Tuesday, August 20, 2013

The Eurythmics Strategy - Should sisters be doing it for themselves?

I was totally inspired at a recent conference to see the extraordinary creativity of young Australians using YouTube and home movie making to tackle bullying at school. The major thrust of their strategy was sending the message that bullying is uncool and if you can get the bystander to confront the bully, the target feels supported and the bully sees that it's not just the victim who has a problem with their behaviour. If you take this to the nth degree, the bully isolates him or herself through their antisocial behaviour and may then acquire more empathy for others and motivation to curb the behaviour.

In a parallel universe, there is increasing amount of chatter about the role men can play in shattering the glass ceiling for women given that in many sectors and companies, men are still the gatekeepers. 

The risk and therefore the controversy with this uncommon strategy of deploying the bystander and the gatekeeper is that it could appear like those targets of bullying or discrimination respectively can't stick up for themselves and need someone else or a man specifically to advocate on their behalf.

 In my opinion, it's a risk worth taking.

More and more often we are seeing men appealing to other men to stamp out violence against women. We see and hear third hand accounts of the horrific impact of road trauma, problem gambling, drinking and street violence by those who have witnessed it.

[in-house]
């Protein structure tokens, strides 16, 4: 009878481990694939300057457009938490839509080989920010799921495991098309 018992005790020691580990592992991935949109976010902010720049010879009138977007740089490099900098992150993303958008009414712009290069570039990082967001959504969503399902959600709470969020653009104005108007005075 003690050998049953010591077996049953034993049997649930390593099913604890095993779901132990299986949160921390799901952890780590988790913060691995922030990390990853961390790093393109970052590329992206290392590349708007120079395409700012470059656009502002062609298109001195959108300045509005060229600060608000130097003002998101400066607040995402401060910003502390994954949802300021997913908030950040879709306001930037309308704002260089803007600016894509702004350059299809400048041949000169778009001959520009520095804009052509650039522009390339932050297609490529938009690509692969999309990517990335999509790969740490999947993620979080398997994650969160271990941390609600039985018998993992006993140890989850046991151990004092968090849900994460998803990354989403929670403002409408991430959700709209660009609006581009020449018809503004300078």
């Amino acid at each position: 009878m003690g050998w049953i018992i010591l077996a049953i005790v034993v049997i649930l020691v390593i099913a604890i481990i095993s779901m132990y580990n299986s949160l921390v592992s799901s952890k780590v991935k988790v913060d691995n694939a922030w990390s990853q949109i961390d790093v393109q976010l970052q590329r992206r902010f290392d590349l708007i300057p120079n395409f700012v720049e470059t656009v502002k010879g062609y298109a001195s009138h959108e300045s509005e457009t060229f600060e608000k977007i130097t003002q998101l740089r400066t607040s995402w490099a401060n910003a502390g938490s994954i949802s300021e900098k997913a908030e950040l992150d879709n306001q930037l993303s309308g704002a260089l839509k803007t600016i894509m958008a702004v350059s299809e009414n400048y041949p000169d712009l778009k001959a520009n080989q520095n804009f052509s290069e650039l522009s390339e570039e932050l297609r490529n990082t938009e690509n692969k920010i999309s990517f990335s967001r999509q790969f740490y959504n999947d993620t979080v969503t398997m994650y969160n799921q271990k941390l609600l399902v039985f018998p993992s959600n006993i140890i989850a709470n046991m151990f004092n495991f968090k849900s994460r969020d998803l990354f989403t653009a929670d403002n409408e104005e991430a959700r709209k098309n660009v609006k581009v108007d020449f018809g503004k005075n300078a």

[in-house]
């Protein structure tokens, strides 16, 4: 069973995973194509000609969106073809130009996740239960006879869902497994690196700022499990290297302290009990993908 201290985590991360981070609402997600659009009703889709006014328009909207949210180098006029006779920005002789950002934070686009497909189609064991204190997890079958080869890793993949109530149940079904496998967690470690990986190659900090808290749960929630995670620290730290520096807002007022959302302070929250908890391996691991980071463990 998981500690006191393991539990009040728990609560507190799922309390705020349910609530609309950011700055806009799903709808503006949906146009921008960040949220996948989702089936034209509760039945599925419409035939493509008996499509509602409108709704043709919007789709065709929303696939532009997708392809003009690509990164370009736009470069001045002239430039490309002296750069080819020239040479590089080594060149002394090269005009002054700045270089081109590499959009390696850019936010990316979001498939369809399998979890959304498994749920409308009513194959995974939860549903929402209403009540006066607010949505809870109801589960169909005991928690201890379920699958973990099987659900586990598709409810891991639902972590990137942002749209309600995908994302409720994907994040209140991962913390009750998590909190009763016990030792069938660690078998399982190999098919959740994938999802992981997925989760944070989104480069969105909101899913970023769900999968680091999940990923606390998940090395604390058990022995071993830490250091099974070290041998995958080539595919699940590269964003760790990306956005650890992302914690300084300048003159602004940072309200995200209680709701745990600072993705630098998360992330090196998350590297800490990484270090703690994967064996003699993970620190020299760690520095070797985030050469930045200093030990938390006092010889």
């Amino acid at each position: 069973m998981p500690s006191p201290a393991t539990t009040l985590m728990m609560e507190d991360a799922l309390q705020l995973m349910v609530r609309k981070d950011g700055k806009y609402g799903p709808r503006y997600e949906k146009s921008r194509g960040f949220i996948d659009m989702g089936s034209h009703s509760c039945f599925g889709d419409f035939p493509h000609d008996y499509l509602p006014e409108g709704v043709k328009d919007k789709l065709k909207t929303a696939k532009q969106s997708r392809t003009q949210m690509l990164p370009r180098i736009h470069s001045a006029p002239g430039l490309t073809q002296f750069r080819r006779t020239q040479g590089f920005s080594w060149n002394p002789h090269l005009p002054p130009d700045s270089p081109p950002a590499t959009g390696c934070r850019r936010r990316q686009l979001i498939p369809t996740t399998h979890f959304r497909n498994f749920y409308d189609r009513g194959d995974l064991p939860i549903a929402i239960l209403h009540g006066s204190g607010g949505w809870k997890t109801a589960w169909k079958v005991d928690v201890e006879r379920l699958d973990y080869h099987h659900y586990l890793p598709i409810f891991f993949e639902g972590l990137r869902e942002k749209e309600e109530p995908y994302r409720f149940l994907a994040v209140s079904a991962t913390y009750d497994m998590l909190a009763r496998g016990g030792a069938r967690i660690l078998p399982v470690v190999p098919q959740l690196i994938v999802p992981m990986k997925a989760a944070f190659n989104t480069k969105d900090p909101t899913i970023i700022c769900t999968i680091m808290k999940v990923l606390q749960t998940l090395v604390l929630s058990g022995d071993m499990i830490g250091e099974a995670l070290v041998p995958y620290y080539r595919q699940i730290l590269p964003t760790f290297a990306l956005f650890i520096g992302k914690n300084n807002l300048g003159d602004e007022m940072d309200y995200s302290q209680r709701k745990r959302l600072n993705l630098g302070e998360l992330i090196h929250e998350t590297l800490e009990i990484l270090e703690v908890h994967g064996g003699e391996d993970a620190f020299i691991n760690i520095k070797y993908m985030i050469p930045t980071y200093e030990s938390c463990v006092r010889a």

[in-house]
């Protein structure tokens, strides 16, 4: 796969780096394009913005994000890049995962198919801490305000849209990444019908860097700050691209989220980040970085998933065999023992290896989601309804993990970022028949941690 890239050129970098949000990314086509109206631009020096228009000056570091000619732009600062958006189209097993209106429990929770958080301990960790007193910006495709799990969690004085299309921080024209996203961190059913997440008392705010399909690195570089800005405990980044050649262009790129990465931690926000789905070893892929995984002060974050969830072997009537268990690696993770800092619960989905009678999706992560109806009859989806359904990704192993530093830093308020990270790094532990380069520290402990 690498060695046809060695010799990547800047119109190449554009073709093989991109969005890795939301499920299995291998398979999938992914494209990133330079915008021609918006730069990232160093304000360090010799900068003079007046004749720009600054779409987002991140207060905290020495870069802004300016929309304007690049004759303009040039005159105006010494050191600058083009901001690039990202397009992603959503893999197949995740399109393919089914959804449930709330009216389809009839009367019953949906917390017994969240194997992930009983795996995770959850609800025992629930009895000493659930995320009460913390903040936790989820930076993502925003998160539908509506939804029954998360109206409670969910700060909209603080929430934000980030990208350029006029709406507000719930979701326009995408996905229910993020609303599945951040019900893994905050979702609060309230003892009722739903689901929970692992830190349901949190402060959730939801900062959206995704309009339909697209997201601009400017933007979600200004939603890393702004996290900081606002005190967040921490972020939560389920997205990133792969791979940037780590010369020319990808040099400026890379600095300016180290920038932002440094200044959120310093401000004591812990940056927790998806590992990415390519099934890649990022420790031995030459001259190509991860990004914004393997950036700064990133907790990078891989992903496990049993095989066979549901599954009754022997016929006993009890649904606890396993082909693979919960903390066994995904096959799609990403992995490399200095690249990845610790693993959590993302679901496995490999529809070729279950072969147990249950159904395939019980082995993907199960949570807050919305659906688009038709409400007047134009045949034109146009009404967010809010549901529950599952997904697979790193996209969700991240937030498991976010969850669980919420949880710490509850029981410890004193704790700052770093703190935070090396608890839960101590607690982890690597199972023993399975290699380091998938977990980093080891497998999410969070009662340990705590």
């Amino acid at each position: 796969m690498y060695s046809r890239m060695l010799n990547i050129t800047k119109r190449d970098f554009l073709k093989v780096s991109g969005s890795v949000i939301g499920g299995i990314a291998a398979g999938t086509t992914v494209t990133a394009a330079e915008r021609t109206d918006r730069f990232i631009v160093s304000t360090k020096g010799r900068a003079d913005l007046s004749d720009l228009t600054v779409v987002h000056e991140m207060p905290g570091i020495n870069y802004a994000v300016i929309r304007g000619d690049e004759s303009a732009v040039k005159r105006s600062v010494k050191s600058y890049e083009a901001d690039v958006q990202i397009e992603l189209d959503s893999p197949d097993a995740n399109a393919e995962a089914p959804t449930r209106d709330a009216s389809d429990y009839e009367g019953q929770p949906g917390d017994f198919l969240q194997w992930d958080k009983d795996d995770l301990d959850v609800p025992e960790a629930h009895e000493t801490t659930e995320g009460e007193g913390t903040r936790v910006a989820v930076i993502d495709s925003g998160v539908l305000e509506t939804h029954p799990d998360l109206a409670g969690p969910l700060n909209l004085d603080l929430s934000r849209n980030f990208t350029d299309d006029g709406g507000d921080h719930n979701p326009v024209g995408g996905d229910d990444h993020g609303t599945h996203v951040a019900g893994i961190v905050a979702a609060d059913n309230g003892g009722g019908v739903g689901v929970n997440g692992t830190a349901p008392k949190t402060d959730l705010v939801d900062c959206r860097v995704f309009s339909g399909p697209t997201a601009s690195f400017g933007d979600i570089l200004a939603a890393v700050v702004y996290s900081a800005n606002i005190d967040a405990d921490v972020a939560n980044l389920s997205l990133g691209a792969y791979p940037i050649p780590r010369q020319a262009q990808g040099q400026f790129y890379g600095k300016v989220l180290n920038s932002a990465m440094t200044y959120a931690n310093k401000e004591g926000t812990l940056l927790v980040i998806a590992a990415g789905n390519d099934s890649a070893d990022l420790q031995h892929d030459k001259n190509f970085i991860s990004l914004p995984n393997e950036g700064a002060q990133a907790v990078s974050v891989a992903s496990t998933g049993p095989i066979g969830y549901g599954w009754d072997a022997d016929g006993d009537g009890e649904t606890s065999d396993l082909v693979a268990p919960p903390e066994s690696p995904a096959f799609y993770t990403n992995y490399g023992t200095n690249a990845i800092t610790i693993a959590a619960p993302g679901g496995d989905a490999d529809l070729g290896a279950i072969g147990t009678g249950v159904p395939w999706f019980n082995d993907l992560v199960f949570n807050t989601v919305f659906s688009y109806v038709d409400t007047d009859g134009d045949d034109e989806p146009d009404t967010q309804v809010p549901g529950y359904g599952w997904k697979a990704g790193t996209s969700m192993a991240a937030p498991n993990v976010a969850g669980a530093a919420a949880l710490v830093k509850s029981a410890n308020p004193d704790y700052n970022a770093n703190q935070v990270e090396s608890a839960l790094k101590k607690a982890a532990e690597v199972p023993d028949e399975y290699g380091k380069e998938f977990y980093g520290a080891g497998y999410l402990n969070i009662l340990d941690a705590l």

The best way to normalise equal opportunity in the workplace is to have prominent men demonstrate through their words and their behaviour their belief that capable women bring so much to the table and that it's both dumb and unjust to subject them to continued systemic disadvantage. Of course women will continue to demonstrate their worth but men can and must at times fight for a woman's right to be given the chance if those men still hold the balance of power. Similarly women's responsibility is not to see other women as their automatic competitors and kick the ladder from underneath them as they climb.

To suggest that the only strategy (to almost quote the Eurythmics) is that sisters must be doing it for themselves, limits our progress and disrespects those men - partners, husbands, fathers and sons - who are truly gender blind and want all talented and hardworking employees to flourish at work.